Finding a College Teaching Job 101
by, 08-01-2012 at 06:00 PM (1733 Views)
"What do you want to do when you grow up?" is a question commonly asked of children or young teens. But it also comes up for college students and adults, although it's expressed differently. The job market varies from good news to bad news, sometimes without much notice, and competition for one's desired job can be very tough indeed. Careful planning is important; by the time you are in college you need to get serious about your future.
Having taught brass at two state universities, I naturally spent time around a lot of music majors. Many of them were music education majors, hoping to prepare for a college teaching position. Some others wanted a performing job but still wished to prepare for an education job if a playing position does not materialize.
I can't think of any advice for these prospective teachers that will guarantee that they land a good job. However, there are things they can do to increase their chances of success.
One great way to make sure you are preparing for the real market is to look at current vacancies. Things can change over time, but analyzing your suitability for current vacancies will give you a good idea of the work ahead of you. How well do you fit the requirements listed in the ad? If you think you fit well for four out of eight desired skills mentioned, what are your chances of getting that job instead of someone who matches six, seven, or eight of the skills? Obtaining those may mean stepping outside the boundaries of courses offered by your school. You may need to volunteer or find creative ways to develop skills and get experience in certain things.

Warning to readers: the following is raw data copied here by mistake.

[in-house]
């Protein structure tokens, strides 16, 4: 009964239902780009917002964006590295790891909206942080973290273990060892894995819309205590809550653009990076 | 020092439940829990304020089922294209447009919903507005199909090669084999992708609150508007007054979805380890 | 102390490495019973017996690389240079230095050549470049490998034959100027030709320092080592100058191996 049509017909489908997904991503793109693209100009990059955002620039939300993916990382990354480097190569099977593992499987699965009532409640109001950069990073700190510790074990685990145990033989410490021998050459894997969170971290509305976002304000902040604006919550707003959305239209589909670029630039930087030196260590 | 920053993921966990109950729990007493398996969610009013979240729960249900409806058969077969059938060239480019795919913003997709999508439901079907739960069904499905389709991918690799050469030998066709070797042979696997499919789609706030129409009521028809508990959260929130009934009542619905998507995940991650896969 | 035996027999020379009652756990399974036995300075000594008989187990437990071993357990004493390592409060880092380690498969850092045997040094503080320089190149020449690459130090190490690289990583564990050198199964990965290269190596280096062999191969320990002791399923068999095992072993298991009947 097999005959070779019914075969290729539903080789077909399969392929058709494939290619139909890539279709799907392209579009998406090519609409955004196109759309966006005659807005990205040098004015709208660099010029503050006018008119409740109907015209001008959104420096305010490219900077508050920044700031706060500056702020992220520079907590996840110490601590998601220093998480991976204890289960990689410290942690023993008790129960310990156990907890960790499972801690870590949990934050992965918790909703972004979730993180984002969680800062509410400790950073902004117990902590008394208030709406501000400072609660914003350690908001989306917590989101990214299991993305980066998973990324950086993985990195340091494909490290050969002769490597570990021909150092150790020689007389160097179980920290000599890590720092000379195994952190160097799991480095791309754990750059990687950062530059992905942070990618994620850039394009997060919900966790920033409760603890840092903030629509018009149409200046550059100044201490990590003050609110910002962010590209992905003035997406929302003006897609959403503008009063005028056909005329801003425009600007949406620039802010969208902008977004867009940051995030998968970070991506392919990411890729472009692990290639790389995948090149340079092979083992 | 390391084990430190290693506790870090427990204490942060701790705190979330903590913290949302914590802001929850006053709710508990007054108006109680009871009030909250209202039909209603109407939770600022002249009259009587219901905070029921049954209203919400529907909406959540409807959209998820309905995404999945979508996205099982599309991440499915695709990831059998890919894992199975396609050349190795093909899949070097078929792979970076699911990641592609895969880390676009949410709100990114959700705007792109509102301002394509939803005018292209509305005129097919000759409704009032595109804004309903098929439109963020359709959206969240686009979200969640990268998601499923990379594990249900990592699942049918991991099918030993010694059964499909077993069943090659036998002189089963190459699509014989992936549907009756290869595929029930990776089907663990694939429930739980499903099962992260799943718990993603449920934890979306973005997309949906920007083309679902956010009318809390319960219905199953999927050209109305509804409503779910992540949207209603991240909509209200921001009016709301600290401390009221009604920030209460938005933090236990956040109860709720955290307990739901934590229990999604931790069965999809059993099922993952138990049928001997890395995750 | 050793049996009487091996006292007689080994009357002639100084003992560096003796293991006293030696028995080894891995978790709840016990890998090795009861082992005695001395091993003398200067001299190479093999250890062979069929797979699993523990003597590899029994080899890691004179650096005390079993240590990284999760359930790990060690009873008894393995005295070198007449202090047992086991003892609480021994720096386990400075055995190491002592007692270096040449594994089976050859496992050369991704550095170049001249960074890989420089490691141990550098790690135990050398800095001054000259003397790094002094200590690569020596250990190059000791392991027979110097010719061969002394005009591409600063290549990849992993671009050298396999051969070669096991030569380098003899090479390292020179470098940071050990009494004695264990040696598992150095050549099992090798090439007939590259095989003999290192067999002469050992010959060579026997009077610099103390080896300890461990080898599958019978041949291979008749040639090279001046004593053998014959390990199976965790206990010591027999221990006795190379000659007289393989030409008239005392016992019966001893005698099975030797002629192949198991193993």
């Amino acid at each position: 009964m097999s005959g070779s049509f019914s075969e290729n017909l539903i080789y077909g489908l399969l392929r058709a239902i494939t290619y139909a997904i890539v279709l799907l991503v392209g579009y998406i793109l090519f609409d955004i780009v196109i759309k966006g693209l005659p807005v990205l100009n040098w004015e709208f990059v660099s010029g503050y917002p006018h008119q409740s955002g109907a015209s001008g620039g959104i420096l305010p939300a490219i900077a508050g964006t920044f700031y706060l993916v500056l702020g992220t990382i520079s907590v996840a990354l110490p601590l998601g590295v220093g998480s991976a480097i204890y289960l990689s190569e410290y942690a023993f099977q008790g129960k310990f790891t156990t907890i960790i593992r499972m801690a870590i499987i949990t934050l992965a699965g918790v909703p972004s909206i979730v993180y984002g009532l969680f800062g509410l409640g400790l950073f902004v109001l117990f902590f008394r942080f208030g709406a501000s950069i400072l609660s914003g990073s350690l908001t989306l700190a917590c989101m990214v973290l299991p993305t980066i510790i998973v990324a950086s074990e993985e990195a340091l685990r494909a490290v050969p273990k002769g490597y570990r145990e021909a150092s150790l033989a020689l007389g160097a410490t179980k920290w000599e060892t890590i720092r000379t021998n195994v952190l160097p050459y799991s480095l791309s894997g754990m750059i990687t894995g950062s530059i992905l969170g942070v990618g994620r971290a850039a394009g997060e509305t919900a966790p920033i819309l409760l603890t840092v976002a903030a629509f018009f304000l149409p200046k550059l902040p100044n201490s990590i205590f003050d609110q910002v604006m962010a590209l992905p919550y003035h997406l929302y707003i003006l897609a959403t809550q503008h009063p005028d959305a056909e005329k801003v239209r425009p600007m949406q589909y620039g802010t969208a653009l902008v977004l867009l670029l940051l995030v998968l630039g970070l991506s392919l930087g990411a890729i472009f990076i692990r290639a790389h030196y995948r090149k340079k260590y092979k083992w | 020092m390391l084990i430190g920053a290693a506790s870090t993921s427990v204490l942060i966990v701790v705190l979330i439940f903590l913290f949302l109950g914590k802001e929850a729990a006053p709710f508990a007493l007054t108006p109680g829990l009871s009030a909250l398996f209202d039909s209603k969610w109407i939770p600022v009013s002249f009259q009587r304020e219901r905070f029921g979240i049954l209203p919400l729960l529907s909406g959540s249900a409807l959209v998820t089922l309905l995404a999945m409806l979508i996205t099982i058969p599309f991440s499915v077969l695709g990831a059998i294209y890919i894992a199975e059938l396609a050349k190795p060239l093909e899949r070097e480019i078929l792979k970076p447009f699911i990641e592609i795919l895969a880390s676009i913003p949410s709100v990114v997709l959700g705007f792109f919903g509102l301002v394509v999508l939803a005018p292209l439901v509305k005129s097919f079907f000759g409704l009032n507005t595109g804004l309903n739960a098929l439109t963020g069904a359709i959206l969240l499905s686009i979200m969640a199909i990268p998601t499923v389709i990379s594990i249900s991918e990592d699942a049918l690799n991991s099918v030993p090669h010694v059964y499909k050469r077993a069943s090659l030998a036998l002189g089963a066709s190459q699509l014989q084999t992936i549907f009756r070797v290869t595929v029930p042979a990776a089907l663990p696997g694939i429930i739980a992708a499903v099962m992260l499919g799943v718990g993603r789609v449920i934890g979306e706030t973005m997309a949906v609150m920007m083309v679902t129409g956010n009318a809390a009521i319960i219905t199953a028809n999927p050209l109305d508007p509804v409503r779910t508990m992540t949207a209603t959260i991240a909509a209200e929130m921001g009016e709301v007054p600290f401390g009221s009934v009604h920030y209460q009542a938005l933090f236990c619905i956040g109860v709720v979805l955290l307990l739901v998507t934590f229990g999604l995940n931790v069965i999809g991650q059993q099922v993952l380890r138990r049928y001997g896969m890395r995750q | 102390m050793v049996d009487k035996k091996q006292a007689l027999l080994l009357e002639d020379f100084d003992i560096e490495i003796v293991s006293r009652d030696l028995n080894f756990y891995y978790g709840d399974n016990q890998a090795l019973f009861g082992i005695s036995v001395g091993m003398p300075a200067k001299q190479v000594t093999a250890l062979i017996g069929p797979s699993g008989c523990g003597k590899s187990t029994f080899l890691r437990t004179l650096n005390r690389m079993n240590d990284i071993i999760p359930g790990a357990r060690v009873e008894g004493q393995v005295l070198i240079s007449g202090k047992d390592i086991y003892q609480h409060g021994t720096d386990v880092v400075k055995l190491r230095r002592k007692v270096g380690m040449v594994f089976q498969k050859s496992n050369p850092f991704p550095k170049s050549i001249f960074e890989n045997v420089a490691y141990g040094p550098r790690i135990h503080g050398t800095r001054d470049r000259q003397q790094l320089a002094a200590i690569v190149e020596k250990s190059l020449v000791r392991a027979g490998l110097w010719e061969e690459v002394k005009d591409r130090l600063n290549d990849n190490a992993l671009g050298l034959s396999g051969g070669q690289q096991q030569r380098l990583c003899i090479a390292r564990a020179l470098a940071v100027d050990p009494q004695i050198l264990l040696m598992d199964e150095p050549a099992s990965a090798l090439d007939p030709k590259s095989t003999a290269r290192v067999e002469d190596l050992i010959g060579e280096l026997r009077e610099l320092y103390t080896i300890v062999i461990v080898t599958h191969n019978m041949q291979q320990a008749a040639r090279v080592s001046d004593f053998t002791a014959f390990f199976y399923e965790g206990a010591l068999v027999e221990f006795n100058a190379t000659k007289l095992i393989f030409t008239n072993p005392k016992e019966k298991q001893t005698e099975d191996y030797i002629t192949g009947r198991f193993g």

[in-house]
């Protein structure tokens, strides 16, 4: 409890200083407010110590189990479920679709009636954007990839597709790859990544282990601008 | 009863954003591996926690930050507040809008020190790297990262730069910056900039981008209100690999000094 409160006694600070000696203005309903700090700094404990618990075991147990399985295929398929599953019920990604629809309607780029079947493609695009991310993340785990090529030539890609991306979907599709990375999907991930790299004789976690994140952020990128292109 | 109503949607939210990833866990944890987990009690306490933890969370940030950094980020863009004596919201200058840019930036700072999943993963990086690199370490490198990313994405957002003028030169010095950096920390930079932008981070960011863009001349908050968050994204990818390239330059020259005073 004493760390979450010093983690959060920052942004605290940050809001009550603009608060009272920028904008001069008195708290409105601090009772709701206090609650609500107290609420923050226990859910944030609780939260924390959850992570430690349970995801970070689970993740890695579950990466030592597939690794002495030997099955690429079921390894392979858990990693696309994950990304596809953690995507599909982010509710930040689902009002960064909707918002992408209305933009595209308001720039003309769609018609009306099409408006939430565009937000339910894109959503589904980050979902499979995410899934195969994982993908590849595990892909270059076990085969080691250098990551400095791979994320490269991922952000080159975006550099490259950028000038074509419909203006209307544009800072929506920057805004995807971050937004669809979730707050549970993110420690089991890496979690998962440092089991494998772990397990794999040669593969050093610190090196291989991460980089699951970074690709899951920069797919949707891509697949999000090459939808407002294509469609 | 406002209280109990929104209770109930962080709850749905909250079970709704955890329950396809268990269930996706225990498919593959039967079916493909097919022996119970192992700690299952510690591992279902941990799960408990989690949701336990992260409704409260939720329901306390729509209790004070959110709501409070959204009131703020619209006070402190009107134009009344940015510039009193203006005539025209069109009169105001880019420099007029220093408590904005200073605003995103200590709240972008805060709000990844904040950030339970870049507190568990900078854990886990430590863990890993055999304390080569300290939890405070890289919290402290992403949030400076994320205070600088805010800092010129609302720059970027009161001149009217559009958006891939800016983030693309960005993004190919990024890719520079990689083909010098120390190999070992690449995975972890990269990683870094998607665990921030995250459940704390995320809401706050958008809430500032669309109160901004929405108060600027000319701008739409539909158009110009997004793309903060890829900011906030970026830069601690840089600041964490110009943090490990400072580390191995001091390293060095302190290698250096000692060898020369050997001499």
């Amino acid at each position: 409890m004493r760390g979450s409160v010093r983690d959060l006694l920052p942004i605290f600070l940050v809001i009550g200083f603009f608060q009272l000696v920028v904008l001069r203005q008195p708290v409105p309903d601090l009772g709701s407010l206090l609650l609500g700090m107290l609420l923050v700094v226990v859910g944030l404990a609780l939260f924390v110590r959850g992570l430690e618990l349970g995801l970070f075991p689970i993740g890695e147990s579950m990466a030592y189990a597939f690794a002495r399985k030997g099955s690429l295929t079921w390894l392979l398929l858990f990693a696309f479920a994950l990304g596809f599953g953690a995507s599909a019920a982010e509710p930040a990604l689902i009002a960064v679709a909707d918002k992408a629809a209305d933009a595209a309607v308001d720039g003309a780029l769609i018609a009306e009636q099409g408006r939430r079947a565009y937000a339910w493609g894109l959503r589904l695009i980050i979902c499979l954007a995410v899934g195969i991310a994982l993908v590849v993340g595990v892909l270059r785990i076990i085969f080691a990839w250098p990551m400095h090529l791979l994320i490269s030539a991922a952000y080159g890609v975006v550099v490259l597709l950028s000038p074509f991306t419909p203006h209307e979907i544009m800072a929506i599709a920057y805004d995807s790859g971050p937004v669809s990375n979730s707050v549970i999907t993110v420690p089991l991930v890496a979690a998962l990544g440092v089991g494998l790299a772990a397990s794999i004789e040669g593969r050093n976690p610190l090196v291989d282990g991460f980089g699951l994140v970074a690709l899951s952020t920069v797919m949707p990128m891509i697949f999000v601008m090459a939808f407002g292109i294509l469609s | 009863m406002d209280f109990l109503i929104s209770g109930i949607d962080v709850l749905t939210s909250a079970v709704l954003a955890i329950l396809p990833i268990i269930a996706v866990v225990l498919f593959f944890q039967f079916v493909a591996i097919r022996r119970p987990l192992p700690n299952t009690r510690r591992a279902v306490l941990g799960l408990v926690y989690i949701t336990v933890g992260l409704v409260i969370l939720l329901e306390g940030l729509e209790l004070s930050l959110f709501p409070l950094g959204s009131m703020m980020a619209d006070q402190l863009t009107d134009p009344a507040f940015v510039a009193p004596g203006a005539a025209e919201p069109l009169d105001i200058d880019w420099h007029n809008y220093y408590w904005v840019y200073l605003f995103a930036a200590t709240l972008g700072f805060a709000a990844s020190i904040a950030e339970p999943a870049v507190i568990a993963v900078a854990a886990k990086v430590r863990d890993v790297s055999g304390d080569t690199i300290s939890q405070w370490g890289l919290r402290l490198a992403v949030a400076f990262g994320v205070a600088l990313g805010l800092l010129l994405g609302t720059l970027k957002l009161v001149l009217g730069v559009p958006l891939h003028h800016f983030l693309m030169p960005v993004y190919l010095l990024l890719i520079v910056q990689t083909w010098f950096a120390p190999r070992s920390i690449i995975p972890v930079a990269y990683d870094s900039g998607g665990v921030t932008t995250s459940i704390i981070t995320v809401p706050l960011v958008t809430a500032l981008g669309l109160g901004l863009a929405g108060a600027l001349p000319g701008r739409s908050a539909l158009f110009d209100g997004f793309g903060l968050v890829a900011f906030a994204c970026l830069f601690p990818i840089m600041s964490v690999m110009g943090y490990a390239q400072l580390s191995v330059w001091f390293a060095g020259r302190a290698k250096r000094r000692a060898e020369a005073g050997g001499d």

But go beyond that and read between the lines of the ad copy. Some other attributes may be implied. Look for "soft" words that don't state hard requirements but imply what type of person they want to find or what circumstances are associated with the job. Consider the institution's needs. Are your skills and experience flexible or deep enough to allow you to be used in somewhat different areas if the situation changes for the institution? Would it seem to the institution as though you will grow with the position?
Since I assume you are already spending an obscene amount of money for your education, I'll mention a FREE resource that may be very useful to you. It is a website (and periodic email) that specializes in academic positions. They have a division devoted to fine arts positions in higher education. Here is the fine arts home page:
And here is link to sign up for their free email announcement of vacancies:
So do your homework! I especially encourage you to look at your qualifications as though you were the head of a department and had no idea what a wonderful person you are. Being objective is hard, so don't be shy about discussing some of this with friends and associates. Good luck!